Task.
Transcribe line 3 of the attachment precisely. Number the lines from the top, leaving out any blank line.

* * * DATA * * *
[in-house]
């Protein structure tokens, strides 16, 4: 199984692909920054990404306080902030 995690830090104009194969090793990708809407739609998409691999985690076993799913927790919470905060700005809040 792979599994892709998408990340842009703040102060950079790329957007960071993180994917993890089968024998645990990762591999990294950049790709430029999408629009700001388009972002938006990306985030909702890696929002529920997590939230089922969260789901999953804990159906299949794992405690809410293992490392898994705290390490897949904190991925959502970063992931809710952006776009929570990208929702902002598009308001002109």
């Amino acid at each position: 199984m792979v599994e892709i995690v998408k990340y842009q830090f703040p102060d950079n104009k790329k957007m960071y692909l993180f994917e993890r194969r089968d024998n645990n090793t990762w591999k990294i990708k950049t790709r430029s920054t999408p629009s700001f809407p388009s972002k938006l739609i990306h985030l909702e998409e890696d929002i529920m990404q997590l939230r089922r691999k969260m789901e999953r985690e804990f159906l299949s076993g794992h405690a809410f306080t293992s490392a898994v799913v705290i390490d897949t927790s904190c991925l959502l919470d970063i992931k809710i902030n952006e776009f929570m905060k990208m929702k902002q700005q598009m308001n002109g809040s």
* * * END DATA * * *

């Amino acid at each position: 199984m792979v599994e892709i995690v998408k990340y842009q830090f703040p102060d950079n104009k790329k957007m960071y692909l993180f994917e993890r194969r089968d024998n645990n090793t990762w591999k990294i990708k950049t790709r430029s920054t999408p629009s700001f809407p388009s972002k938006l739609i990306h985030l909702e998409e890696d929002i529920m990404q997590l939230r089922r691999k969260m789901e999953r985690e804990f159906l299949s076993g794992h405690a809410f306080t293992s490392a898994v799913v705290i390490d897949t927790s904190c991925l959502l919470d970063i992931k809710i902030n952006e776009f929570m905060k990208m929702k902002q700005q598009m308001n002109g809040s």